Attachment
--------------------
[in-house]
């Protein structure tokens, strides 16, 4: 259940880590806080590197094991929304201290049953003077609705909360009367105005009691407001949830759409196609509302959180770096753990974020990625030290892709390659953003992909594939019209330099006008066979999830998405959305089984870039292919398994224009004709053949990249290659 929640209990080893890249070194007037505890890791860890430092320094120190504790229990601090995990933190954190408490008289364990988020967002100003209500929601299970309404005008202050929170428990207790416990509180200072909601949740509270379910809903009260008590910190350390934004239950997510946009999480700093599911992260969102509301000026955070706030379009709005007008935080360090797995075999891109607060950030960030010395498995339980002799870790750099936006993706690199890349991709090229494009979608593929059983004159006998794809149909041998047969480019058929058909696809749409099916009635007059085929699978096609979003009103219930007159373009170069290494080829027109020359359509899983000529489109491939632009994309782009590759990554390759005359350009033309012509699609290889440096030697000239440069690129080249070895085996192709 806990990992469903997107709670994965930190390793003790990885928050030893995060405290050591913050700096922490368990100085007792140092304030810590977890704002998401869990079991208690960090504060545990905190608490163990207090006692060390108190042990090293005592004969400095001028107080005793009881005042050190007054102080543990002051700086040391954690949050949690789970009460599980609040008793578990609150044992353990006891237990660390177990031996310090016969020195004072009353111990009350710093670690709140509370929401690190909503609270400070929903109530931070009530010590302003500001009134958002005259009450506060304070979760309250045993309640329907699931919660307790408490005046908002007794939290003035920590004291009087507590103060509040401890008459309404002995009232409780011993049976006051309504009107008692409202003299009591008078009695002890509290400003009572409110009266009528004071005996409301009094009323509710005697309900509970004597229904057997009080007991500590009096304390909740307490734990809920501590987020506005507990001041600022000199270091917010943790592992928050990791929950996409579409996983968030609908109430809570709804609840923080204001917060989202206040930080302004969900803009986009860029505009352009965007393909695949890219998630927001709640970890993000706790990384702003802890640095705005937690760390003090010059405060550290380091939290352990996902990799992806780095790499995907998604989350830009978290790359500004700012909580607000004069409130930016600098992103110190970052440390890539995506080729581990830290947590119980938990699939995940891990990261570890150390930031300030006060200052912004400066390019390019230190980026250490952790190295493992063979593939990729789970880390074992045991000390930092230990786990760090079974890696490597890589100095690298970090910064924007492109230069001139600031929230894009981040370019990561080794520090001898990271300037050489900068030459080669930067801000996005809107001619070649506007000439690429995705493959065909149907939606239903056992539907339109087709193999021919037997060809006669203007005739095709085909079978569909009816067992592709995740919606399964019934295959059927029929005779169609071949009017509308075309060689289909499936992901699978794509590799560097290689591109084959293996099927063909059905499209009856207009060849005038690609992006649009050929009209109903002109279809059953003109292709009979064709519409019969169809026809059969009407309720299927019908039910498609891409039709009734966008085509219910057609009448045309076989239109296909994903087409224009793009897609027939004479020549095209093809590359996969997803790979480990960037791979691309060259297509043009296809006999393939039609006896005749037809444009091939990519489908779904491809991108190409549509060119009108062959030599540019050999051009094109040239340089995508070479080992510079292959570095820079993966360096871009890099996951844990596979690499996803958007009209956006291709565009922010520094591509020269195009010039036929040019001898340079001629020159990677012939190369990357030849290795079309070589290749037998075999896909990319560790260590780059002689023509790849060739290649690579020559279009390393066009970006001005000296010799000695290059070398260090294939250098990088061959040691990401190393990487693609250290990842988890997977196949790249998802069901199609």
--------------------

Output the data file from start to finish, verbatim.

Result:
[in-house]
């Protein structure tokens, strides 16, 4: 259940880590806080590197094991929304201290049953003077609705909360009367105005009691407001949830759409196609509302959180770096753990974020990625030290892709390659953003992909594939019209330099006008066979999830998405959305089984870039292919398994224009004709053949990249290659 929640209990080893890249070194007037505890890791860890430092320094120190504790229990601090995990933190954190408490008289364990988020967002100003209500929601299970309404005008202050929170428990207790416990509180200072909601949740509270379910809903009260008590910190350390934004239950997510946009999480700093599911992260969102509301000026955070706030379009709005007008935080360090797995075999891109607060950030960030010395498995339980002799870790750099936006993706690199890349991709090229494009979608593929059983004159006998794809149909041998047969480019058929058909696809749409099916009635007059085929699978096609979003009103219930007159373009170069290494080829027109020359359509899983000529489109491939632009994309782009590759990554390759005359350009033309012509699609290889440096030697000239440069690129080249070895085996192709 806990990992469903997107709670994965930190390793003790990885928050030893995060405290050591913050700096922490368990100085007792140092304030810590977890704002998401869990079991208690960090504060545990905190608490163990207090006692060390108190042990090293005592004969400095001028107080005793009881005042050190007054102080543990002051700086040391954690949050949690789970009460599980609040008793578990609150044992353990006891237990660390177990031996310090016969020195004072009353111990009350710093670690709140509370929401690190909503609270400070929903109530931070009530010590302003500001009134958002005259009450506060304070979760309250045993309640329907699931919660307790408490005046908002007794939290003035920590004291009087507590103060509040401890008459309404002995009232409780011993049976006051309504009107008692409202003299009591008078009695002890509290400003009572409110009266009528004071005996409301009094009323509710005697309900509970004597229904057997009080007991500590009096304390909740307490734990809920501590987020506005507990001041600022000199270091917010943790592992928050990791929950996409579409996983968030609908109430809570709804609840923080204001917060989202206040930080302004969900803009986009860029505009352009965007393909695949890219998630927001709640970890993000706790990384702003802890640095705005937690760390003090010059405060550290380091939290352990996902990799992806780095790499995907998604989350830009978290790359500004700012909580607000004069409130930016600098992103110190970052440390890539995506080729581990830290947590119980938990699939995940891990990261570890150390930031300030006060200052912004400066390019390019230190980026250490952790190295493992063979593939990729789970880390074992045991000390930092230990786990760090079974890696490597890589100095690298970090910064924007492109230069001139600031929230894009981040370019990561080794520090001898990271300037050489900068030459080669930067801000996005809107001619070649506007000439690429995705493959065909149907939606239903056992539907339109087709193999021919037997060809006669203007005739095709085909079978569909009816067992592709995740919606399964019934295959059927029929005779169609071949009017509308075309060689289909499936992901699978794509590799560097290689591109084959293996099927063909059905499209009856207009060849005038690609992006649009050929009209109903002109279809059953003109292709009979064709519409019969169809026809059969009407309720299927019908039910498609891409039709009734966008085509219910057609009448045309076989239109296909994903087409224009793009897609027939004479020549095209093809590359996969997803790979480990960037791979691309060259297509043009296809006999393939039609006896005749037809444009091939990519489908779904491809991108190409549509060119009108062959030599540019050999051009094109040239340089995508070479080992510079292959570095820079993966360096871009890099996951844990596979690499996803958007009209956006291709565009922010520094591509020269195009010039036929040019001898340079001629020159990677012939190369990357030849290795079309070589290749037998075999896909990319560790260590780059002689023509790849060739290649690579020559279009390393066009970006001005000296010799000695290059070398260090294939250098990088061959040691990401190393990487693609250290990842988890997977196949790249998802069901199609």